- Overall, the "official" national unemployment rate (U-3) increased by 0.5%, from 7.6% to 8.1%, over January's number. For the past twelve months, the national rate has increased 3.3%.
- For the most inclusive unemployment rate measured (U-6), the increase was 0.9%, from 13.9% to 14.8%. For the past twelve months, U-6 has increased by 5.8%.
- In terms of monthly change, the states with the largest increases were North Carolina and Oregon, with changes of 1.0% each. One state, New Jersey, had a 0.9% increase, while four states had 0.8% increases. Those states are Georgia, Hawaii, New York and West Virginia.
- On an annual basis, three states have increases over 5.0%: North Carolina at 5.5%, Oregon at 5.4%, and South Carolina at 5.3%. Michigan and Nevada are tied for fourth at 4.6%.
- The states with the lowest annual increases are Iowa at 1.0%, Wyoming at 1.1%, Nebraska at 1.2%, and North Dakota at 1.3%.
- A total of seven states now have double-digit unemployment rates, up from four in January. The state with the highest unemployment rate is Michigan, at 12.0%, up 0.4%. South Carolina comes in second with a rate of 11.0% (up 0.6%), and Oregon places third with a rate of 10.8% (up 1.0%). In fourth place is North Carolina with a rate of 10.7%, also up 1.0%. Tied for fifth place is California and Rhode Island, both with a rate of 10.5%, up 0.4% for California and 0.2% for Rhode Island. The seventh place state, Nevada, also has double-digit unemployment with a rate of 10.1%, up 0.7%.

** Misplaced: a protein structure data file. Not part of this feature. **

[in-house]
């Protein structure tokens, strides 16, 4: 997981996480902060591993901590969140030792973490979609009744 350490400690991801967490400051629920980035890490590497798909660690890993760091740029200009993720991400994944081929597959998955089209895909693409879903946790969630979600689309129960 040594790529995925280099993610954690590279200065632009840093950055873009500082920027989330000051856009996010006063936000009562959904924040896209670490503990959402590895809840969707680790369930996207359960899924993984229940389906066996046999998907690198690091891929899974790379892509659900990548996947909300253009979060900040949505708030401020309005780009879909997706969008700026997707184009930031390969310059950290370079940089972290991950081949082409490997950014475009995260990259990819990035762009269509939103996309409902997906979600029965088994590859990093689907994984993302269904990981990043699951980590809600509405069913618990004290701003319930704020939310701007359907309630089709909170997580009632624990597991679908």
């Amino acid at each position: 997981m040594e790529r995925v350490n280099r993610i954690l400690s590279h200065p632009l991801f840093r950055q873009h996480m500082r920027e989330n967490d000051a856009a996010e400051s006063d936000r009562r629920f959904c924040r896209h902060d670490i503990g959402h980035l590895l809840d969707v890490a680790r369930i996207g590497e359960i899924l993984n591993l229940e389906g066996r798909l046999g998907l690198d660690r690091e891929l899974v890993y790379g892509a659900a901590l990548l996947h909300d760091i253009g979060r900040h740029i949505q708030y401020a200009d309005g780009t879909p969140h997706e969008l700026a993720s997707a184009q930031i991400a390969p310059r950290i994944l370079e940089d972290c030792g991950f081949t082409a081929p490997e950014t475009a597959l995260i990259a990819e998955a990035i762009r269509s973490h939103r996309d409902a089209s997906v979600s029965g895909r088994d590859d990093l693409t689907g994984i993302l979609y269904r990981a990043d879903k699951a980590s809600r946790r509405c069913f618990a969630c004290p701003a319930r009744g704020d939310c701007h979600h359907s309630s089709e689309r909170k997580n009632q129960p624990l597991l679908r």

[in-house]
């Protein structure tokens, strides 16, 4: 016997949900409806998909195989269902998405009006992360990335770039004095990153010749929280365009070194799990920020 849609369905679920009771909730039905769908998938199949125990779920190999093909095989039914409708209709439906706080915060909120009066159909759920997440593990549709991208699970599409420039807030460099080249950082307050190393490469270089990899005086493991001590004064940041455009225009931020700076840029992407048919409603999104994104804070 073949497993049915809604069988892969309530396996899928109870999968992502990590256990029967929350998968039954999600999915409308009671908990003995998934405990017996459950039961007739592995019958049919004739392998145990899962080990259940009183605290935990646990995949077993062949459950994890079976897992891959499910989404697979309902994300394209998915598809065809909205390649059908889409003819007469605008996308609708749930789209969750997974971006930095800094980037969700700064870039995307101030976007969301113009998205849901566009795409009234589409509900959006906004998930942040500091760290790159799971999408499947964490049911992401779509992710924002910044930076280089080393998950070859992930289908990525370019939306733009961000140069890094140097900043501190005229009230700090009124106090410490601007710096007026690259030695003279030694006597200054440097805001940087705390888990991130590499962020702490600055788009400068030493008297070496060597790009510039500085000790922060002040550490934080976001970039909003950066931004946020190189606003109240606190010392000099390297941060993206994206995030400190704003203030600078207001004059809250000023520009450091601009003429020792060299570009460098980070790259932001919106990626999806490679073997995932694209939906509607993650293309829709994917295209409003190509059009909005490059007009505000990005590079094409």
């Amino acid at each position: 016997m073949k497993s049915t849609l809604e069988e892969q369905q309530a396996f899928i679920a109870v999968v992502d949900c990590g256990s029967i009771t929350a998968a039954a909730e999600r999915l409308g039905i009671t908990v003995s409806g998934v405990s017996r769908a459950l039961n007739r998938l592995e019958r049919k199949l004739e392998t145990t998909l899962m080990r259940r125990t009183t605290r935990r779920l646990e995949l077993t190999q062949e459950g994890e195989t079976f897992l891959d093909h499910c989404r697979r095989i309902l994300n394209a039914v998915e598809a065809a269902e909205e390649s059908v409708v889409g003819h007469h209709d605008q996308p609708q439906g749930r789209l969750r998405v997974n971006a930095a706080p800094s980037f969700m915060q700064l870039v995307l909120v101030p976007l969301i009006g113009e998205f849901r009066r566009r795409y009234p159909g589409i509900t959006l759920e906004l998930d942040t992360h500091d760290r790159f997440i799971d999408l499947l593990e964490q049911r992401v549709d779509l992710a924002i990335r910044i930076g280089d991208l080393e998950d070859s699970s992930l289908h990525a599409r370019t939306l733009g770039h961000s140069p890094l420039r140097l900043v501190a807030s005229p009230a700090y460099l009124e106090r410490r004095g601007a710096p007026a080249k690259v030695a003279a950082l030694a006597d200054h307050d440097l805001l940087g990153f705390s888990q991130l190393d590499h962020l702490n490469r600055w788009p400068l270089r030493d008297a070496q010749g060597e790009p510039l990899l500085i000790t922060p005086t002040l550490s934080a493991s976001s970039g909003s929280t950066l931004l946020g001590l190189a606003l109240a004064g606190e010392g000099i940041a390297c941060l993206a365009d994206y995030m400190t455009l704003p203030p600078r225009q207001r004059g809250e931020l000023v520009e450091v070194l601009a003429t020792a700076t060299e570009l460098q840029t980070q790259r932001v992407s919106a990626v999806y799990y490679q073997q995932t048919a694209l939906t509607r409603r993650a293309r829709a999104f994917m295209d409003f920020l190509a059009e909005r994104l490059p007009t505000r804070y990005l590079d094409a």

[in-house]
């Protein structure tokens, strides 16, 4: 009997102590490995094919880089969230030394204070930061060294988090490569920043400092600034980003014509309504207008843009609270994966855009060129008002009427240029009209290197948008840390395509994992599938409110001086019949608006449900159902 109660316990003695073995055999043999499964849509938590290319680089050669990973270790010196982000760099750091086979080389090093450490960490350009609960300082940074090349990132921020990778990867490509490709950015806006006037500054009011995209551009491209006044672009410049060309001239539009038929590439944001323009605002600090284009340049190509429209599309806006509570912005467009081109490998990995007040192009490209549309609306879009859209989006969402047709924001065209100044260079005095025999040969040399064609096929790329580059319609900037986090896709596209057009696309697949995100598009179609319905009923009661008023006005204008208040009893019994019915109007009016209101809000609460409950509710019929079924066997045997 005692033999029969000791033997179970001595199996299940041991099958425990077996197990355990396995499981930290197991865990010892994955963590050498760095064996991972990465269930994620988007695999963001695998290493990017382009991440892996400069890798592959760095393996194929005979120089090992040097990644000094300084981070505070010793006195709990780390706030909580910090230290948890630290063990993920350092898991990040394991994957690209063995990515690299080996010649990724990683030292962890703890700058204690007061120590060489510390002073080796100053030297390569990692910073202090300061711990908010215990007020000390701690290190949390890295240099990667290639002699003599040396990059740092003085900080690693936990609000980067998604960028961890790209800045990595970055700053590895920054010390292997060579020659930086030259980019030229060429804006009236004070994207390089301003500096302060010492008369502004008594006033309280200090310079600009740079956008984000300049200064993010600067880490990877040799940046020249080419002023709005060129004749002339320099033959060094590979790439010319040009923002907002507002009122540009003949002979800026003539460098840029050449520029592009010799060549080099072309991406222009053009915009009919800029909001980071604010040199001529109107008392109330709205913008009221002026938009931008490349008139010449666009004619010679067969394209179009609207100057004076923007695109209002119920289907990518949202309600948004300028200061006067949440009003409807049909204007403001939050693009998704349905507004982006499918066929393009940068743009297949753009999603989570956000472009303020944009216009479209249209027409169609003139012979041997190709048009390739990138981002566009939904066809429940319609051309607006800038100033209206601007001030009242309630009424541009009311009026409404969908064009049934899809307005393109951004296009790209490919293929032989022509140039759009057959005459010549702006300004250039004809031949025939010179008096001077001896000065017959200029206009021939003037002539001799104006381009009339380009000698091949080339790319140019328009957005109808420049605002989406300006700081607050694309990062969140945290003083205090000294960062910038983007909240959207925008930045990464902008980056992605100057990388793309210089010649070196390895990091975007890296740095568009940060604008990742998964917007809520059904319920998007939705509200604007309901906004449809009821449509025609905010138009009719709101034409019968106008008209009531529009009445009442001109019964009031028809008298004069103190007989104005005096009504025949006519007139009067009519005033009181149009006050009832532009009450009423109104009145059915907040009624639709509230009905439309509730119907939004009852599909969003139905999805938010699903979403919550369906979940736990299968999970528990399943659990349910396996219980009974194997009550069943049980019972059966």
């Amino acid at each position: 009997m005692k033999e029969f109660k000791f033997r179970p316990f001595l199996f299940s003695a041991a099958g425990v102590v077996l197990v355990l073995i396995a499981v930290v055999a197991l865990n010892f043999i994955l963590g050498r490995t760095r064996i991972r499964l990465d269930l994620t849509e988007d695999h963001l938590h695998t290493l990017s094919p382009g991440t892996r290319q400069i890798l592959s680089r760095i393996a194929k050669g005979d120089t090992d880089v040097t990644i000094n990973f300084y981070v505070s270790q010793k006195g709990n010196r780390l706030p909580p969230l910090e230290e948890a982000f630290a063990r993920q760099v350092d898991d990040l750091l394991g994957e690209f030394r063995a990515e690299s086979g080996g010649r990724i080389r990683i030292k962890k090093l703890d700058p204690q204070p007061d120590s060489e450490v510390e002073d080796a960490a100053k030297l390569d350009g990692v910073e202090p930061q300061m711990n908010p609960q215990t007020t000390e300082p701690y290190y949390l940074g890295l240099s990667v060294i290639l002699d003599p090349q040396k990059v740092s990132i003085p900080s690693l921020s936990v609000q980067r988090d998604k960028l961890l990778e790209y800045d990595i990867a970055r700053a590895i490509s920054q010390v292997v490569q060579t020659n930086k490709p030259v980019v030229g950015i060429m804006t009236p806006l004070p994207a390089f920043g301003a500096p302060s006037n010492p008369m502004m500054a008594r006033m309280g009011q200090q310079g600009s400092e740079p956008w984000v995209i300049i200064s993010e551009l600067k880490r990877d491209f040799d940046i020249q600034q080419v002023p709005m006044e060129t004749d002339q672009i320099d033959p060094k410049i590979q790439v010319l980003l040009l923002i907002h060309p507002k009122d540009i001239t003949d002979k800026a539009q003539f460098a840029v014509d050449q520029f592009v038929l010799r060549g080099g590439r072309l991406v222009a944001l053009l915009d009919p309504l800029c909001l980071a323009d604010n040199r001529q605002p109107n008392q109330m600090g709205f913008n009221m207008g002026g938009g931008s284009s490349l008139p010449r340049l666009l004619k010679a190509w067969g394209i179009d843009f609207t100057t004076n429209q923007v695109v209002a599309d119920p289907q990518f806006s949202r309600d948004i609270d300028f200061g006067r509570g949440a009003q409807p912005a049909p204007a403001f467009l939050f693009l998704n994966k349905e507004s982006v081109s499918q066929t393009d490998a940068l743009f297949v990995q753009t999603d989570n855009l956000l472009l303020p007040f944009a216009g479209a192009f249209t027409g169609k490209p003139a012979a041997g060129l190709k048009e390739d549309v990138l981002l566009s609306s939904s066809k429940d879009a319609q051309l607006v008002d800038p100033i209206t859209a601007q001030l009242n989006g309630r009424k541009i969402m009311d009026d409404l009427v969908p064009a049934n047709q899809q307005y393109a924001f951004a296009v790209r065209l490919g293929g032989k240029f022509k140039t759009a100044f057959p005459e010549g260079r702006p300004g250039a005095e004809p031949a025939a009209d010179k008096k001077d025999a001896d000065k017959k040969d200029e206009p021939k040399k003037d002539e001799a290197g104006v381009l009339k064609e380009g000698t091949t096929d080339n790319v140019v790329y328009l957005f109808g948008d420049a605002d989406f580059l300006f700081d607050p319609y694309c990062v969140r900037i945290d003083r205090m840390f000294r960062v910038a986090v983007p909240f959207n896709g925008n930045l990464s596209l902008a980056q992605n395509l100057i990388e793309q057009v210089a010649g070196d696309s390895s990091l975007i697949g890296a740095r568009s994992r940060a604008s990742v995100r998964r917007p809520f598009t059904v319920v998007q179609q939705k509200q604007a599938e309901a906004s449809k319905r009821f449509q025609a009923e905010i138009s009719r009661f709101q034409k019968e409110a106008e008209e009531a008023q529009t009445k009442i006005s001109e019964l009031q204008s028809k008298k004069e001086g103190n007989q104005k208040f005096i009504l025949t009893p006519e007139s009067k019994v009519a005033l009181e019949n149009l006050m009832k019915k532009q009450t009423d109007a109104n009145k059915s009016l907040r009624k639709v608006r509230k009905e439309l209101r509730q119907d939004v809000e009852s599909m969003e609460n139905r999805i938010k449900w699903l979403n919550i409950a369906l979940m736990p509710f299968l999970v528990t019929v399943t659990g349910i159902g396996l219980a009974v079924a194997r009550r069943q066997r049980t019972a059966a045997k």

- The states with the lowest unemployment rates continue to be Wyoming (3.9%, up 0.2%), Nebraska (4.2%, down 0.1%), North Dakota (4.3%, up 0.1%), South Dakota (4.6%, up 0.2%) and Iowa (4.9%, up 0.1%).
- In terms of non-farm payroll employment (i.e., number of jobs), the states with the biggest decreases since January were California (-116,000), Florida (-49,500), and Texas (-46,100).
- For annual changes in non-farm payroll employment, the states with the biggest decreases are California (-605,900), Florida (-399,400), Michigan (-277,000), and Ohio (-222,100).
The PDF version of the Bureau of Labor Statistics press release can be found here.